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7 June 2016

King’s College Student Wins Prestigious History Prize

King’s College Sixth Form student, Matthew Thorne, has recently won the top UK schools history essay competition. The Vellacott History Prize is run by Peterhouse Cambridge and attracts entries from across the country. This year 250 Sixth Form historians from 175 different schools entered the competition.

Matthew’s essay was entitled Why was Child Labour a Problem for Nineteenth-Century Societies? and discussed the economic, social and moral aspects of child labour during the period. A copy of the essay can be found by clicking here. Matthew, who comes from Crewkerne, is in the Lower Sixth at King’s College. He is studying for A levels in mathematics, further mathematics, economics and history.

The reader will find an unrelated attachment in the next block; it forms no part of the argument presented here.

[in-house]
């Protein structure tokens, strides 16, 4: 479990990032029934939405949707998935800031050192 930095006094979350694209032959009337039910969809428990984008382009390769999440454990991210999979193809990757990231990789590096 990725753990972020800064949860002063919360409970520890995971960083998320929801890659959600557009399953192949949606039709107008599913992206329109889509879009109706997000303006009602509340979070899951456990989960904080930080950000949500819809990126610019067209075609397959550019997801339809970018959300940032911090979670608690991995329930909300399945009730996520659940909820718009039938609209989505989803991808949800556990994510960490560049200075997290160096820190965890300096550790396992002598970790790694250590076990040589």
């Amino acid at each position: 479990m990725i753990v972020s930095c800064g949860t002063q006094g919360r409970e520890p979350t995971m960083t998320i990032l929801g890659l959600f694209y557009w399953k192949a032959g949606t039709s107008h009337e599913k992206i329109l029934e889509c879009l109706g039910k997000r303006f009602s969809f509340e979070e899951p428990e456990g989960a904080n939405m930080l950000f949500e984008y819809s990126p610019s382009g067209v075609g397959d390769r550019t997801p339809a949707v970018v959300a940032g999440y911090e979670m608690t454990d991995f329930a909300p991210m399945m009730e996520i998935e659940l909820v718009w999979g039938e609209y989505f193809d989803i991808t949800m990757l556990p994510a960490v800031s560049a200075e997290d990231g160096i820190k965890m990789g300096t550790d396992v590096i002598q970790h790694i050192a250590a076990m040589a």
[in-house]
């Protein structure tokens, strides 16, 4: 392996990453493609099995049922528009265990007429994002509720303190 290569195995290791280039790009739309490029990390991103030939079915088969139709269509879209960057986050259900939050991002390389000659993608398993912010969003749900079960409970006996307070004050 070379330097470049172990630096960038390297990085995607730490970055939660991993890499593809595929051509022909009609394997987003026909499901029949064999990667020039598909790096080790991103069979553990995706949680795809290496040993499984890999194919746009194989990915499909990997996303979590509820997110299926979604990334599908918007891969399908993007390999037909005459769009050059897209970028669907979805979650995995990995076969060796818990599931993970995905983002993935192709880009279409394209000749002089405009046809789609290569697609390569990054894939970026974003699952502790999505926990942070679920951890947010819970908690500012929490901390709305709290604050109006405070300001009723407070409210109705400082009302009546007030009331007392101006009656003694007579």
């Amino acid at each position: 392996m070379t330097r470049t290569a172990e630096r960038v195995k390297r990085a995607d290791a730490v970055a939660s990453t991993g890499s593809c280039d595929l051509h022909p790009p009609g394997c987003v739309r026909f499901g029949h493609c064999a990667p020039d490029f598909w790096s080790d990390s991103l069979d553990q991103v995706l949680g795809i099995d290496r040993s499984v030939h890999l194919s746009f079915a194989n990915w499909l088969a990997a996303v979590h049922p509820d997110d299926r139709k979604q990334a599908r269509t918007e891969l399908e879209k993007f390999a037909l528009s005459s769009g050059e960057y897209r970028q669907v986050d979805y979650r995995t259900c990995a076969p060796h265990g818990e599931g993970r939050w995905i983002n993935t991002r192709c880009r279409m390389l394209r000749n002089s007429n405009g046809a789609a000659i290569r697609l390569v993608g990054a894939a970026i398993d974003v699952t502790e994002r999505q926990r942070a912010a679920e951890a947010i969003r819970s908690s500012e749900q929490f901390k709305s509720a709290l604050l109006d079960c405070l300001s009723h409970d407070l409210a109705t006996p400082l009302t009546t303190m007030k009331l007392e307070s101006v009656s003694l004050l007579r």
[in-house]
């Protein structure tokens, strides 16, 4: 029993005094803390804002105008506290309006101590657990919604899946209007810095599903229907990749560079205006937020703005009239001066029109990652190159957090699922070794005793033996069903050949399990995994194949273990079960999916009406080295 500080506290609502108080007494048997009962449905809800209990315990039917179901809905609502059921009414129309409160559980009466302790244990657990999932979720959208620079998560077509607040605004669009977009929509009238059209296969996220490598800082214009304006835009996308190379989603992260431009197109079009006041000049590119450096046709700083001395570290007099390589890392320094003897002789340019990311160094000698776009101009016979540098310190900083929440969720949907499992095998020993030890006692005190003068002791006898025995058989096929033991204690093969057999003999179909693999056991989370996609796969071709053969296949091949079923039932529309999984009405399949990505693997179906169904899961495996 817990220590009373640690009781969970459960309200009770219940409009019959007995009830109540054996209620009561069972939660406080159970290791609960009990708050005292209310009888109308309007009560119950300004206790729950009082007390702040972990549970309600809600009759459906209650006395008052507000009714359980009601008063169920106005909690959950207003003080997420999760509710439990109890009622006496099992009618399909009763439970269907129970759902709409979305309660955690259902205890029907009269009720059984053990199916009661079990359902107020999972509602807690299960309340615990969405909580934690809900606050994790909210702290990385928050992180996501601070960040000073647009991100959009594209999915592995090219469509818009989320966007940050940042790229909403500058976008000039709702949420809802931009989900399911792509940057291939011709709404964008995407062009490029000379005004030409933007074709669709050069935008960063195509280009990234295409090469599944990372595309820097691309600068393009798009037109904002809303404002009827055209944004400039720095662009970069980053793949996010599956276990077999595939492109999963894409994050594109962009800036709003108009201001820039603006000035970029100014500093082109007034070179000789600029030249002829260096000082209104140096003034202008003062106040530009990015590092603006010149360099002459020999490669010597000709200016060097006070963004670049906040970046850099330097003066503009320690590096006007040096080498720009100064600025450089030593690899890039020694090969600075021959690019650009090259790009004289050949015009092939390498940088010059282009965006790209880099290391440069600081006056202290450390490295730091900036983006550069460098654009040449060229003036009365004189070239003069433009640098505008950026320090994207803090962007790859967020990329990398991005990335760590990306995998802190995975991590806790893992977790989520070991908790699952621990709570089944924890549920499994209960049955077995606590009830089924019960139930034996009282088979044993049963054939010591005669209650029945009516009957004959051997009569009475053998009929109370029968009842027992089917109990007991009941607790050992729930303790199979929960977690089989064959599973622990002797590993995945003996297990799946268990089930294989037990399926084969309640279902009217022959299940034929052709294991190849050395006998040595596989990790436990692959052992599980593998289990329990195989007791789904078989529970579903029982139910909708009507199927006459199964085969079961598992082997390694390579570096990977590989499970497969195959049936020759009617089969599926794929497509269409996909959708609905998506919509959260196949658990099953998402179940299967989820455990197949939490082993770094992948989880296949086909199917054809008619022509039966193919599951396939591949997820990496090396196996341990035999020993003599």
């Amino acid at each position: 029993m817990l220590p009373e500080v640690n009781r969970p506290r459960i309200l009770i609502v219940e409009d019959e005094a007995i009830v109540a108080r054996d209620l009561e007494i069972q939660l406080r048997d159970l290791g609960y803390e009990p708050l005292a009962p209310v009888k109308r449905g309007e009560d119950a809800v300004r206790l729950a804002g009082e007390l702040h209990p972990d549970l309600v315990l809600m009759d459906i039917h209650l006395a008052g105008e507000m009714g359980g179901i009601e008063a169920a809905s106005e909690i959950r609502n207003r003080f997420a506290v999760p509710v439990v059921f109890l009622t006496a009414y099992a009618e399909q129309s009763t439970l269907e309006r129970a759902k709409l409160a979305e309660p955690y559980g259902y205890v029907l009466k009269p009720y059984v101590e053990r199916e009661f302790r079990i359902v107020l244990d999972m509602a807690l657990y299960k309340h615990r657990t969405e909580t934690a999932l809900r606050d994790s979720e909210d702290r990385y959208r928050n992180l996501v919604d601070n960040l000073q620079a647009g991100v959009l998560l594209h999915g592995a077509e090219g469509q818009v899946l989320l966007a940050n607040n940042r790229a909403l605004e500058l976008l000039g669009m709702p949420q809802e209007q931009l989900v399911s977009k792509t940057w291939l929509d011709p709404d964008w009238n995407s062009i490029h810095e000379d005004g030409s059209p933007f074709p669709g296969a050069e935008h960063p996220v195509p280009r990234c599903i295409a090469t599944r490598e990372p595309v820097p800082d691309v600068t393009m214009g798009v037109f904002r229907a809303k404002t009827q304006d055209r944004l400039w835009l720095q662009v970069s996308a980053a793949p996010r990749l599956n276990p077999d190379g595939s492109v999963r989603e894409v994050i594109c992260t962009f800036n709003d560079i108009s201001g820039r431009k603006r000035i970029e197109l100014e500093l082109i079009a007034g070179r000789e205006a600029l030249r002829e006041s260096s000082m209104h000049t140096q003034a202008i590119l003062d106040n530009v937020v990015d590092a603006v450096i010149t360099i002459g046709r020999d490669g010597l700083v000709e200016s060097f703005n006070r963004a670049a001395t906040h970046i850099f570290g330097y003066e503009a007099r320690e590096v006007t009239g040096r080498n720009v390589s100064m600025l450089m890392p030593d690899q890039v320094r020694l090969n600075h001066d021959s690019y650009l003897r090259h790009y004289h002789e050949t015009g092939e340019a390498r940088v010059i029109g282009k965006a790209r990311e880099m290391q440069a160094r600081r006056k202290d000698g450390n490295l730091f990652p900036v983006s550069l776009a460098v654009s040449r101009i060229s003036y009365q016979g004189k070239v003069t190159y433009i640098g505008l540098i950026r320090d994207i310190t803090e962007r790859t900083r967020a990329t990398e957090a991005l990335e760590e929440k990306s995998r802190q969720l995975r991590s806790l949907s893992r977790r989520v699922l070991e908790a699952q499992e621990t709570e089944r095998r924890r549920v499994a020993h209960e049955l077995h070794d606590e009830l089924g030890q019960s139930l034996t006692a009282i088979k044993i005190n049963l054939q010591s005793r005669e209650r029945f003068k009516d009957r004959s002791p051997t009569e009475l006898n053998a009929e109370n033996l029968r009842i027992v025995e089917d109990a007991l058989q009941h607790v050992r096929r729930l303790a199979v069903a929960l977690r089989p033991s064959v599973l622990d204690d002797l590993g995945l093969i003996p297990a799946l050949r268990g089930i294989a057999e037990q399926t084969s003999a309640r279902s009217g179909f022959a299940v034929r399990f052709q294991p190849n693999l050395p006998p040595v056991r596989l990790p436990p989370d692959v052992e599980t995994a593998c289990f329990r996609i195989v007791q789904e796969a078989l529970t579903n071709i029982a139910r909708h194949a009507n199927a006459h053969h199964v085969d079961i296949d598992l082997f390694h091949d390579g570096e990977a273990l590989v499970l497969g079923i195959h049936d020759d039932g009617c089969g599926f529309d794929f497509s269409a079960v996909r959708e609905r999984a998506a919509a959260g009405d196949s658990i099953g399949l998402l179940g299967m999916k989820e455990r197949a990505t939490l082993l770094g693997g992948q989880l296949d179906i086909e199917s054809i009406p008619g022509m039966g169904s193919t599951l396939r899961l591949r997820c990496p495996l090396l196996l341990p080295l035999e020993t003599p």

Headmaster Richard Biggs said: “Matthew should be congratulated warmly on this extraordinary success. It is of course, a great tribute to his formidable talent and hard work. He is a consummate scholar – he reads widely and with genuine interest. It is also a feather in the cap of our outstanding History Department. History is a very popular GCSE and A level choice at King’s College and our history results have been consistently strong over the years. I am sure, too, that the excellent teaching Matthew has enjoyed in our Economics Department played a part in this success.”

Head of History, Patrick Scanlan, said: “I’m delighted by Matthew’s achievement in winning this coveted history prize. His outstanding essay was rightly commended by Peterhouse for its ‘clear style, level of research and originality of thought’, and he will be presented with his £500 prize at a special ceremony in Cambridge at the end of June.”

Responding to the news, Matthew said: “It is an honour and a surprise to have been awarded this prize. The independent research has taught me a great deal about writing extended essays and the hours that go into making them successful, and I would like to thank Mr Scanlan for his guidance in this. I look forward to broadening my horizons in both economics and history in the future.”

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